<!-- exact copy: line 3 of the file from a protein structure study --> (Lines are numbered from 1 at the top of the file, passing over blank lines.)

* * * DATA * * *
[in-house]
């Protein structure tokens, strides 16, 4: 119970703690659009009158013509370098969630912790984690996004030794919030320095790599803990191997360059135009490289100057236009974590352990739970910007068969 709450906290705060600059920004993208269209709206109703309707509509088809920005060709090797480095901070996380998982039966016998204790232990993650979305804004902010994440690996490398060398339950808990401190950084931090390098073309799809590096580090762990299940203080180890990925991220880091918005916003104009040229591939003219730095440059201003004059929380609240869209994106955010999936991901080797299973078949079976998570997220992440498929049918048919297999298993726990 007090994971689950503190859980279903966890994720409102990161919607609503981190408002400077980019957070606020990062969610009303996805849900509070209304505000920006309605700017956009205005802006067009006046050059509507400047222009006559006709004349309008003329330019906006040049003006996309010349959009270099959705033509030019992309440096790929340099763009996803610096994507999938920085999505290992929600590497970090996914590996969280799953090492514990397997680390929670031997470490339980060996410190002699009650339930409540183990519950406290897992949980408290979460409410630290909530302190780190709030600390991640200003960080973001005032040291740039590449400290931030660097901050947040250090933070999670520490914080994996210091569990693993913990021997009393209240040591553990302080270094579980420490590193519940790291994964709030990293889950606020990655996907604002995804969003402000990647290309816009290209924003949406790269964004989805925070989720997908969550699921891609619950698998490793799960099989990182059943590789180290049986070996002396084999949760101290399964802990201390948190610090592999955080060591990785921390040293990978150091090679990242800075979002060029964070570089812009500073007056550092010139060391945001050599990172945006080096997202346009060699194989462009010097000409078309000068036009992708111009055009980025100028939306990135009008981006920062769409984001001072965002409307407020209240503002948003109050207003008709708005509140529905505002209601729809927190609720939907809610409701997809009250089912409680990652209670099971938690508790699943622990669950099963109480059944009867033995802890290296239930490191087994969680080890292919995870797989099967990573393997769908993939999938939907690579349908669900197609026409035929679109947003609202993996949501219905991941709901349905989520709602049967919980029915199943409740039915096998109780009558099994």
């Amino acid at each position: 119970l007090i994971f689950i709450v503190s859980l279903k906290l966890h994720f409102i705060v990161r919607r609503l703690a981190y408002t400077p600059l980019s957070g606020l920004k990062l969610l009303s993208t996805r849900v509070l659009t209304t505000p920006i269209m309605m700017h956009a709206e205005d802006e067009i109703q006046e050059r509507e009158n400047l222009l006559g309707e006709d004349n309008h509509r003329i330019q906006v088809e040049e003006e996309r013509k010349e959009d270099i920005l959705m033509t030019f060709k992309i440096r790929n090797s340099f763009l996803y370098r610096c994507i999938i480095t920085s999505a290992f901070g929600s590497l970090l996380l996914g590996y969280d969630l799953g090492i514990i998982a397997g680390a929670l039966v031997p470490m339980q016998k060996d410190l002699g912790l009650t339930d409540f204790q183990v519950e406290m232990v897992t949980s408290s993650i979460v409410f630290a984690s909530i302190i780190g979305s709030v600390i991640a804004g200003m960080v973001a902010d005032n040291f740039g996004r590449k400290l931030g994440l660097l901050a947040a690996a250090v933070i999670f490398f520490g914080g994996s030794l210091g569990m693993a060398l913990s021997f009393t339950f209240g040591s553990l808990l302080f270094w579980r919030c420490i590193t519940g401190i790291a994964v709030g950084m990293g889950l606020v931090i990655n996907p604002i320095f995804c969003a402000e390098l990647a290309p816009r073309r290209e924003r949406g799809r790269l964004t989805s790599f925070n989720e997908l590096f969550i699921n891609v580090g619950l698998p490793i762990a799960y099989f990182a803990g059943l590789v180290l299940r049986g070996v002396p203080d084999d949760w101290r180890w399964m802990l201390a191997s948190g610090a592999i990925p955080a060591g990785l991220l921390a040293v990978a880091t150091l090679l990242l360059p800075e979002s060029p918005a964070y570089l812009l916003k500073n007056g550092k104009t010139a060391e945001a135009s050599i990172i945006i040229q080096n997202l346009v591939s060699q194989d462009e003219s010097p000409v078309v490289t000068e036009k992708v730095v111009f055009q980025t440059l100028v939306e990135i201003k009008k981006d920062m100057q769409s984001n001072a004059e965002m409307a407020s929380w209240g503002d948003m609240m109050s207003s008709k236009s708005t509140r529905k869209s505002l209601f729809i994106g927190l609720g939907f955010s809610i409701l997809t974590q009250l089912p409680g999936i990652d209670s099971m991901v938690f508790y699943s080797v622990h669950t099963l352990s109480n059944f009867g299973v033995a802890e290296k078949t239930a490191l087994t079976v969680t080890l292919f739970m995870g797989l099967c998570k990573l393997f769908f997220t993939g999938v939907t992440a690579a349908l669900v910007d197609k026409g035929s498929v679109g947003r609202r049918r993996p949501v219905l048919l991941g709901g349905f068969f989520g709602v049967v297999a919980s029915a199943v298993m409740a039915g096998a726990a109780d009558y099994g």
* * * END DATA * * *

């Amino acid at each position: 119970l007090i994971f689950i709450v503190s859980l279903k906290l966890h994720f409102i705060v990161r919607r609503l703690a981190y408002t400077p600059l980019s957070g606020l920004k990062l969610l009303s993208t996805r849900v509070l659009t209304t505000p920006i269209m309605m700017h956009a709206e205005d802006e067009i109703q006046e050059r509507e009158n400047l222009l006559g309707e006709d004349n309008h509509r003329i330019q906006v088809e040049e003006e996309r013509k010349e959009d270099i920005l959705m033509t030019f060709k992309i440096r790929n090797s340099f763009l996803y370098r610096c994507i999938i480095t920085s999505a290992f901070g929600s590497l970090l996380l996914g590996y969280d969630l799953g090492i514990i998982a397997g680390a929670l039966v031997p470490m339980q016998k060996d410190l002699g912790l009650t339930d409540f204790q183990v519950e406290m232990v897992t949980s408290s993650i979460v409410f630290a984690s909530i302190i780190g979305s709030v600390i991640a804004g200003m960080v973001a902010d005032n040291f740039g996004r590449k400290l931030g994440l660097l901050a947040a690996a250090v933070i999670f490398f520490g914080g994996s030794l210091g569990m693993a060398l913990s021997f009393t339950f209240g040591s553990l808990l302080f270094w579980r919030c420490i590193t519940g401190i790291a994964v709030g950084m990293g889950l606020v931090i990655n996907p604002i320095f995804c969003a402000e390098l990647a290309p816009r073309r290209e924003r949406g799809r790269l964004t989805s790599f925070n989720e997908l590096f969550i699921n891609v580090g619950l698998p490793i762990a799960y099989f990182a803990g059943l590789v180290l299940r049986g070996v002396p203080d084999d949760w101290r180890w399964m802990l201390a191997s948190g610090a592999i990925p955080a060591g990785l991220l921390a040293v990978a880091t150091l090679l990242l360059p800075e979002s060029p918005a964070y570089l812009l916003k500073n007056g550092k104009t010139a060391e945001a135009s050599i990172i945006i040229q080096n997202l346009v591939s060699q194989d462009e003219s010097p000409v078309v490289t000068e036009k992708v730095v111009f055009q980025t440059l100028v939306e990135i201003k009008k981006d920062m100057q769409s984001n001072a004059e965002m409307a407020s929380w209240g503002d948003m609240m109050s207003s008709k236009s708005t509140r529905k869209s505002l209601f729809i994106g927190l609720g939907f955010s809610i409701l997809t974590q009250l089912p409680g999936i990652d209670s099971m991901v938690f508790y699943s080797v622990h669950t099963l352990s109480n059944f009867g299973v033995a802890e290296k078949t239930a490191l087994t079976v969680t080890l292919f739970m995870g797989l099967c998570k990573l393997f769908f997220t993939g999938v939907t992440a690579a349908l669900v910007d197609k026409g035929s498929v679109g947003r609202r049918r993996p949501v219905l048919l991941g709901g349905f068969f989520g709602v049967v297999a919980s029915a199943v298993m409740a039915g096998a726990a109780d009558y099994g």